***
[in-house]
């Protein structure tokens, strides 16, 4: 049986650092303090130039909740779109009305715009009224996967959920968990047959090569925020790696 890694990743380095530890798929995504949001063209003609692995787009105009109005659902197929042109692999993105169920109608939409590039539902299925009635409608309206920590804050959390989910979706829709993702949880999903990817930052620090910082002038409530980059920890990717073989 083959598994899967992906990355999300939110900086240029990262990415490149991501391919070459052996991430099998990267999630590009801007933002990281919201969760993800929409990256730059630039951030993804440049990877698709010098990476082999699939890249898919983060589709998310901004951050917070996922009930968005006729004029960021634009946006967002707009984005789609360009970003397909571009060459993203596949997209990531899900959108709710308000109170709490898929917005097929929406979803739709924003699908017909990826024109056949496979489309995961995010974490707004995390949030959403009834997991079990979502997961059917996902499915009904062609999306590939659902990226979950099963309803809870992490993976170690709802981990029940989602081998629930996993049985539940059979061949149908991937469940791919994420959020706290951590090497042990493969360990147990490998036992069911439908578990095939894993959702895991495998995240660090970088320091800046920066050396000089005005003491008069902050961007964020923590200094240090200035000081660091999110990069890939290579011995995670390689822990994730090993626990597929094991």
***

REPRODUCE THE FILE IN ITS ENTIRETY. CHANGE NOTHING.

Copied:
[in-house]
């Protein structure tokens, strides 16, 4: 049986650092303090130039909740779109009305715009009224996967959920968990047959090569925020790696 890694990743380095530890798929995504949001063209003609692995787009105009109005659902197929042109692999993105169920109608939409590039539902299925009635409608309206920590804050959390989910979706829709993702949880999903990817930052620090910082002038409530980059920890990717073989 083959598994899967992906990355999300939110900086240029990262990415490149991501391919070459052996991430099998990267999630590009801007933002990281919201969760993800929409990256730059630039951030993804440049990877698709010098990476082999699939890249898919983060589709998310901004951050917070996922009930968005006729004029960021634009946006967002707009984005789609360009970003397909571009060459993203596949997209990531899900959108709710308000109170709490898929917005097929929406979803739709924003699908017909990826024109056949496979489309995961995010974490707004995390949030959403009834997991079990979502997961059917996902499915009904062609999306590939659902990226979950099963309803809870992490993976170690709802981990029940989602081998629930996993049985539940059979061949149908991937469940791919994420959020706290951590090497042990493969360990147990490998036992069911439908578990095939894993959702895991495998995240660090970088320091800046920066050396000089005005003491008069902050961007964020923590200094240090200035000081660091999110990069890939290579011995995670390689822990994730090993626990597929094991």